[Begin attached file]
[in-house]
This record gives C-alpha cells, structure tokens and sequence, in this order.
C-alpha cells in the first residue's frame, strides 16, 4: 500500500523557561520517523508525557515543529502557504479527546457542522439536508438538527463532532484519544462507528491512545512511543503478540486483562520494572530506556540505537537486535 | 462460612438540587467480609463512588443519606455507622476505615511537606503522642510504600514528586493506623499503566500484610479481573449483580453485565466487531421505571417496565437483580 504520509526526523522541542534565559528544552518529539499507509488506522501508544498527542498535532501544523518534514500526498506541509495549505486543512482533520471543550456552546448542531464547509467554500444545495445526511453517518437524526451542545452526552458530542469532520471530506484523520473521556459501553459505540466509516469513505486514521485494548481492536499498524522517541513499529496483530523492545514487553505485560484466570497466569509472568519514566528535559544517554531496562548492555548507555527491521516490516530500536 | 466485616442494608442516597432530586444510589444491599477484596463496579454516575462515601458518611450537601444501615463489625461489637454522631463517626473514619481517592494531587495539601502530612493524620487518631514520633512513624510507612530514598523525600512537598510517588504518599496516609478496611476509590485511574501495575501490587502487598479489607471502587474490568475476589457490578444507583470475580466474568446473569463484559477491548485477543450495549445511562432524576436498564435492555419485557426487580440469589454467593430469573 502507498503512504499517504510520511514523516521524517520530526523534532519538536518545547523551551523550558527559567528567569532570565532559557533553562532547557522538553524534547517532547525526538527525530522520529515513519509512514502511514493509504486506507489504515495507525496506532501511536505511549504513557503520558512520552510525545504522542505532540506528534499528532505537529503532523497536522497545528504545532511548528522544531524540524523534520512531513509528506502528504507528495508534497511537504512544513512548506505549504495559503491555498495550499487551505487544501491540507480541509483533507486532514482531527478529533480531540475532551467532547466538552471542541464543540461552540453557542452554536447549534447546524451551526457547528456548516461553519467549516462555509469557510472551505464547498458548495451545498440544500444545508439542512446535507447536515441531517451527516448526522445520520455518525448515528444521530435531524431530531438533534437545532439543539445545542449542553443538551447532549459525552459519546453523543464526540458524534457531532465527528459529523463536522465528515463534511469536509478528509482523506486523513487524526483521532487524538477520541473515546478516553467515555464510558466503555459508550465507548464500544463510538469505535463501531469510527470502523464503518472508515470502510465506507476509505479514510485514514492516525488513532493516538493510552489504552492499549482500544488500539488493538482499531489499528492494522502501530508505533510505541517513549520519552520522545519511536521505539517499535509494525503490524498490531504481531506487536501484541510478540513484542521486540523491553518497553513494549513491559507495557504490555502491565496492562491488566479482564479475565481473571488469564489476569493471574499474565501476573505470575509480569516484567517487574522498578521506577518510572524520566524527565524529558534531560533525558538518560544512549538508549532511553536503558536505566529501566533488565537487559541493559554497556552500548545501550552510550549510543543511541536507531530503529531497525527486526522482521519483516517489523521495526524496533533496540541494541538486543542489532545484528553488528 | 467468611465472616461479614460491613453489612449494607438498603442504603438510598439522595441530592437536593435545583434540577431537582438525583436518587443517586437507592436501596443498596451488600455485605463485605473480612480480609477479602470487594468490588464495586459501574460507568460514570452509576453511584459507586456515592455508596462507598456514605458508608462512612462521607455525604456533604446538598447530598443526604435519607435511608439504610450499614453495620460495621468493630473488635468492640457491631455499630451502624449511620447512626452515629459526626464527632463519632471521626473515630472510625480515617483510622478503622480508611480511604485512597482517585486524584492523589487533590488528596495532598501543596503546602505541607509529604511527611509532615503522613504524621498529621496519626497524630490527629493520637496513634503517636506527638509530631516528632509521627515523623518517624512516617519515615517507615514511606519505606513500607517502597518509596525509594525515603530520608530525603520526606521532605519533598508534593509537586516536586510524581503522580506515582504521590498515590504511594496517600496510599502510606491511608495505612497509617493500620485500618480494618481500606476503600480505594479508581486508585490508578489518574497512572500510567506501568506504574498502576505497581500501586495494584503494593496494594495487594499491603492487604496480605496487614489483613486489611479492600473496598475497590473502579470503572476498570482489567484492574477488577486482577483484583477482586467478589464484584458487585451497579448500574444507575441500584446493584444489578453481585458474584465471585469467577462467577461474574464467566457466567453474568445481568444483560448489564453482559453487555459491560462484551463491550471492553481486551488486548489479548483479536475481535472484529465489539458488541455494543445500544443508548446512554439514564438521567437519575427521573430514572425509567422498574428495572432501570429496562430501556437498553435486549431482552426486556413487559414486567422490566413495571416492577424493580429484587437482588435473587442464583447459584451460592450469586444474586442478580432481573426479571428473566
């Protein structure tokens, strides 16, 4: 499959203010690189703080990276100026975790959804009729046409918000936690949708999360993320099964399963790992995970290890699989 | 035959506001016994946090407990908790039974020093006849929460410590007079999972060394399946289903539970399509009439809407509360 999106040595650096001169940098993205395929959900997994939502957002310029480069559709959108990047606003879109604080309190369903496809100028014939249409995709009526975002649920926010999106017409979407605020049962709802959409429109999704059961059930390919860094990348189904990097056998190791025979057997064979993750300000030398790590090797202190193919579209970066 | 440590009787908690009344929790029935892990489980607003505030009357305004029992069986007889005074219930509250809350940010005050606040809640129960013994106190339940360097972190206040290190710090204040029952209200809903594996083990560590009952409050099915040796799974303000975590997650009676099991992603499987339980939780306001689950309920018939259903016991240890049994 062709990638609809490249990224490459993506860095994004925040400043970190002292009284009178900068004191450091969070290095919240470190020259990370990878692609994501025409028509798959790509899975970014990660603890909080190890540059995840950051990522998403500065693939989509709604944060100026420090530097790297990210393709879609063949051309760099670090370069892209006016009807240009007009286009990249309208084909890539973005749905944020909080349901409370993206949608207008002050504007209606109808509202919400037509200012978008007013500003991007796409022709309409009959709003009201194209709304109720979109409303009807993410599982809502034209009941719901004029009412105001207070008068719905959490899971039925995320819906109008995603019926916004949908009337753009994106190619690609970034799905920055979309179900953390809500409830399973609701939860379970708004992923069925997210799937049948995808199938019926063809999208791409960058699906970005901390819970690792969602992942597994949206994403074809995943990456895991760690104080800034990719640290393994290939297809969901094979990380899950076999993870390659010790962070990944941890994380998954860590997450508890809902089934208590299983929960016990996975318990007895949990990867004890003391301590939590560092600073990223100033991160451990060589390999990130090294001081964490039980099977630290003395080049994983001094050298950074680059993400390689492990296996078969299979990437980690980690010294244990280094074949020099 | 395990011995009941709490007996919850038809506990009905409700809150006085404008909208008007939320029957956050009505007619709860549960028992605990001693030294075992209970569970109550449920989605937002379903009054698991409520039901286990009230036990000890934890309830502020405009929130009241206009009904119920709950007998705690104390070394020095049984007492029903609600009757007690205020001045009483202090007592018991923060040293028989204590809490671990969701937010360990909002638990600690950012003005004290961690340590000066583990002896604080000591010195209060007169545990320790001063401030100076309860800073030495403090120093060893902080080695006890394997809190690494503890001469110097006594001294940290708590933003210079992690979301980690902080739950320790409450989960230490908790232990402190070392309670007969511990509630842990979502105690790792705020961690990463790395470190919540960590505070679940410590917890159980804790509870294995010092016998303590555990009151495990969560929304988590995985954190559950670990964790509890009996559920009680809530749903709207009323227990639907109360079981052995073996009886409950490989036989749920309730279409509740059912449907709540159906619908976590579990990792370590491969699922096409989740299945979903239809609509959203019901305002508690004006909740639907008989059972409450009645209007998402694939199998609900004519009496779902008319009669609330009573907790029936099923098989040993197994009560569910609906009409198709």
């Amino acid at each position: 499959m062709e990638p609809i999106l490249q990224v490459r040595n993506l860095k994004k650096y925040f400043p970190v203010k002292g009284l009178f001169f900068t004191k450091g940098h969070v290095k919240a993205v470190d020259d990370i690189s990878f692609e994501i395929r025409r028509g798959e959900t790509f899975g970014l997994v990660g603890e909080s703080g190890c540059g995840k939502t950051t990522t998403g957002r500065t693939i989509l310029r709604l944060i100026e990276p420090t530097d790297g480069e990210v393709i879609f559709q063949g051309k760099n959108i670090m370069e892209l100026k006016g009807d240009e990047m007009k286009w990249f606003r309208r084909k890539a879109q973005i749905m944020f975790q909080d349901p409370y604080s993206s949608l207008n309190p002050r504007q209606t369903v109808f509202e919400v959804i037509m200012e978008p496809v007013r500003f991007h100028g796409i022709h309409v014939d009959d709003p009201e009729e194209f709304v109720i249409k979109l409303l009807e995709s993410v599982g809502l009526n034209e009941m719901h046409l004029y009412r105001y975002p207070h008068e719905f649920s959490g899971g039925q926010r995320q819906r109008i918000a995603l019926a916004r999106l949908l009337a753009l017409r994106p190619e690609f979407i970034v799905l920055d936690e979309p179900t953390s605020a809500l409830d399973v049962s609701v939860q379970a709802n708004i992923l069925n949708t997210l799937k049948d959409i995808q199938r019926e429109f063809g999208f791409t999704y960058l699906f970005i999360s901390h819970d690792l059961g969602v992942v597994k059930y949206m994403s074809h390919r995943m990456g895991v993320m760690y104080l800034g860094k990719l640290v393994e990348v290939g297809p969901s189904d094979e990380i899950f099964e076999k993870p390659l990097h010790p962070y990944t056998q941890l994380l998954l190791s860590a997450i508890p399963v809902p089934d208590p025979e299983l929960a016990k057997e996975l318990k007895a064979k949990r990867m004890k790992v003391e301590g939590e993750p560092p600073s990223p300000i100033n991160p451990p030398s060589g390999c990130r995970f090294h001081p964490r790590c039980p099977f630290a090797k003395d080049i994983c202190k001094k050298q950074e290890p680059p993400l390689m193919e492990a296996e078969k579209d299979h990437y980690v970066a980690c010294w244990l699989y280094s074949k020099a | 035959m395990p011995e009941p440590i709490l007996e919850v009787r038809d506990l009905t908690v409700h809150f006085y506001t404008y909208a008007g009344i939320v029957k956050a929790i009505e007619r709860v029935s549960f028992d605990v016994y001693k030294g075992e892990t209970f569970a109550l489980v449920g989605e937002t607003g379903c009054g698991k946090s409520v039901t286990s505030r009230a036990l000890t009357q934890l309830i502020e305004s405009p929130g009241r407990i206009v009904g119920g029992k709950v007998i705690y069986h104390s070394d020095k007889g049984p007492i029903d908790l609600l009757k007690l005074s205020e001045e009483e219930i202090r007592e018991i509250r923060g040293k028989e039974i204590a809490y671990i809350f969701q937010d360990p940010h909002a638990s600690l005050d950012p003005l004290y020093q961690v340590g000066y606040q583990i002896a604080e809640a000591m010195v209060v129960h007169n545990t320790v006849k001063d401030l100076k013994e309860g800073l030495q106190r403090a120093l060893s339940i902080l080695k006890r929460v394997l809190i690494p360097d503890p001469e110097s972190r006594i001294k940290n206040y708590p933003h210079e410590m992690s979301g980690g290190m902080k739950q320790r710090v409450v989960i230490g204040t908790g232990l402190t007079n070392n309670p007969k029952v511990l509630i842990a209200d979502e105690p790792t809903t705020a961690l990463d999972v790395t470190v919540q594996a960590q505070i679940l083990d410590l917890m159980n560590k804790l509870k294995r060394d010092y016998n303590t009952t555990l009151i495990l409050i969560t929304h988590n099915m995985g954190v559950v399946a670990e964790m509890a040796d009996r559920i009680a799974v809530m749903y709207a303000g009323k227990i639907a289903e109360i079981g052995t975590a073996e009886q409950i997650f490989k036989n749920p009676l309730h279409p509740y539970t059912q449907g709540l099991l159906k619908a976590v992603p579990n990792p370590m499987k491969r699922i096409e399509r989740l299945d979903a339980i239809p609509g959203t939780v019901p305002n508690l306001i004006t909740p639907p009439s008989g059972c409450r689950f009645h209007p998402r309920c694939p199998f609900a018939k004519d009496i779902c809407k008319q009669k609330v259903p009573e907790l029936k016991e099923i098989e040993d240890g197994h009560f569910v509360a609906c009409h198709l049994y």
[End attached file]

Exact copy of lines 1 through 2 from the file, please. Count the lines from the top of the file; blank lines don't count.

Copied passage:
[in-house]
This record gives C-alpha cells, structure tokens and sequence, in this order.